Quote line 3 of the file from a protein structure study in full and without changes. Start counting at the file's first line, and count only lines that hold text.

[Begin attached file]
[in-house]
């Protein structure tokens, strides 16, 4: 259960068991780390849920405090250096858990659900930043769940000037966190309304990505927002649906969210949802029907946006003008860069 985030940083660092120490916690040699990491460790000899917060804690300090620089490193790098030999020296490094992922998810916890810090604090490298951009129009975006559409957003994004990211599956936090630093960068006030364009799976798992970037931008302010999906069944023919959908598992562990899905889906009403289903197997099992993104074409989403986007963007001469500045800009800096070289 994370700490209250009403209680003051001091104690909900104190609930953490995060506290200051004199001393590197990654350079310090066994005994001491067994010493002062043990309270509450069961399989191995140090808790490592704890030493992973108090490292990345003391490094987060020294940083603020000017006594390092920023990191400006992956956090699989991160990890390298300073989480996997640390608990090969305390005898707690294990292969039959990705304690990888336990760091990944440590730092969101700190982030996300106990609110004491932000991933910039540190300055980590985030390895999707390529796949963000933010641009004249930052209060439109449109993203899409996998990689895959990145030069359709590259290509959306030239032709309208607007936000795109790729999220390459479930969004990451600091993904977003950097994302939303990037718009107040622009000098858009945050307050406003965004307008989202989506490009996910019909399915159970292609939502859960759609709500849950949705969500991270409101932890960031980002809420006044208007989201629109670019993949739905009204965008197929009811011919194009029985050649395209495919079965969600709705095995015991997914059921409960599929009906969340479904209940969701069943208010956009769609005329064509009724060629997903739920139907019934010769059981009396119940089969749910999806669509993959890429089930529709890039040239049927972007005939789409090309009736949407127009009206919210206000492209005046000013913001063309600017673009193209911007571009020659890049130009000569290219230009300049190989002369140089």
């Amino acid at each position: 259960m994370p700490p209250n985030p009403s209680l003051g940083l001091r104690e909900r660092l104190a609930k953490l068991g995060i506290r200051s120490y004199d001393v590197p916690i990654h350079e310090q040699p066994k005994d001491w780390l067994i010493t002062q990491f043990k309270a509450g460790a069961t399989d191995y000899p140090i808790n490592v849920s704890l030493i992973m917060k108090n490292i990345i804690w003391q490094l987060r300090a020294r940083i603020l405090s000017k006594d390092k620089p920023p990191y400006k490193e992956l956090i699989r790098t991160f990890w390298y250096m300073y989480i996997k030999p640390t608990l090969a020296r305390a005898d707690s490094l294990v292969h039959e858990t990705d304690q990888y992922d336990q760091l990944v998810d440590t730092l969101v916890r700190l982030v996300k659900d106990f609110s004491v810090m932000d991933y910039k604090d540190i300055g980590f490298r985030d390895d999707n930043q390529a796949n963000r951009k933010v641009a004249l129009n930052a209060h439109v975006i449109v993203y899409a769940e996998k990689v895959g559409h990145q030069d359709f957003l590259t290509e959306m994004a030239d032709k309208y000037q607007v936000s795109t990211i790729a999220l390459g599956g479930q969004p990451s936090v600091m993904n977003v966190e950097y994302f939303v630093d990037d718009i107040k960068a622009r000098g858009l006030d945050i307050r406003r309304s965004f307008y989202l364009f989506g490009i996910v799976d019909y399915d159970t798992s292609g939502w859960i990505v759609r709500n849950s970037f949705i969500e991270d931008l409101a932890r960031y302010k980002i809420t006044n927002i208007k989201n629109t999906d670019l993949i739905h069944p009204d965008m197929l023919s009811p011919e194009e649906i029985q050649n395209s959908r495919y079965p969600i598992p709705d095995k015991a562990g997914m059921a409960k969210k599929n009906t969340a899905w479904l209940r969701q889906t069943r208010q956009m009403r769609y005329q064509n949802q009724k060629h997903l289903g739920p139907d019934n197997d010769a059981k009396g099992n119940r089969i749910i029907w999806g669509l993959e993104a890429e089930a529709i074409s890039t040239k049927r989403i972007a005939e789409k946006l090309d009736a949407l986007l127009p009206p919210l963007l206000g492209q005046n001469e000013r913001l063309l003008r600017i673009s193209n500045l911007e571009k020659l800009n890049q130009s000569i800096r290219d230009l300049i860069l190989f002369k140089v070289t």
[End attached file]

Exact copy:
């Amino acid at each position: 259960m994370p700490p209250n985030p009403s209680l003051g940083l001091r104690e909900r660092l104190a609930k953490l068991g995060i506290r200051s120490y004199d001393v590197p916690i990654h350079e310090q040699p066994k005994d001491w780390l067994i010493t002062q990491f043990k309270a509450g460790a069961t399989d191995y000899p140090i808790n490592v849920s704890l030493i992973m917060k108090n490292i990345i804690w003391q490094l987060r300090a020294r940083i603020l405090s000017k006594d390092k620089p920023p990191y400006k490193e992956l956090i699989r790098t991160f990890w390298y250096m300073y989480i996997k030999p640390t608990l090969a020296r305390a005898d707690s490094l294990v292969h039959e858990t990705d304690q990888y992922d336990q760091l990944v998810d440590t730092l969101v916890r700190l982030v996300k659900d106990f609110s004491v810090m932000d991933y910039k604090d540190i300055g980590f490298r985030d390895d999707n930043q390529a796949n963000r951009k933010v641009a004249l129009n930052a209060h439109v975006i449109v993203y899409a769940e996998k990689v895959g559409h990145q030069d359709f957003l590259t290509e959306m994004a030239d032709k309208y000037q607007v936000s795109t990211i790729a999220l390459g599956g479930q969004p990451s936090v600091m993904n977003v966190e950097y994302f939303v630093d990037d718009i107040k960068a622009r000098g858009l006030d945050i307050r406003r309304s965004f307008y989202l364009f989506g490009i996910v799976d019909y399915d159970t798992s292609g939502w859960i990505v759609r709500n849950s970037f949705i969500e991270d931008l409101a932890r960031y302010k980002i809420t006044n927002i208007k989201n629109t999906d670019l993949i739905h069944p009204d965008m197929l023919s009811p011919e194009e649906i029985q050649n395209s959908r495919y079965p969600i598992p709705d095995k015991a562990g997914m059921a409960k969210k599929n009906t969340a899905w479904l209940r969701q889906t069943r208010q956009m009403r769609y005329q064509n949802q009724k060629h997903l289903g739920p139907d019934n197997d010769a059981k009396g099992n119940r089969i749910i029907w999806g669509l993959e993104a890429e089930a529709i074409s890039t040239k049927r989403i972007a005939e789409k946006l090309d009736a949407l986007l127009p009206p919210l963007l206000g492209q005046n001469e000013r913001l063309l003008r600017i673009s193209n500045l911007e571009k020659l800009n890049q130009s000569i800096r290219d230009l300049i860069l190989f002369k140089v070289t």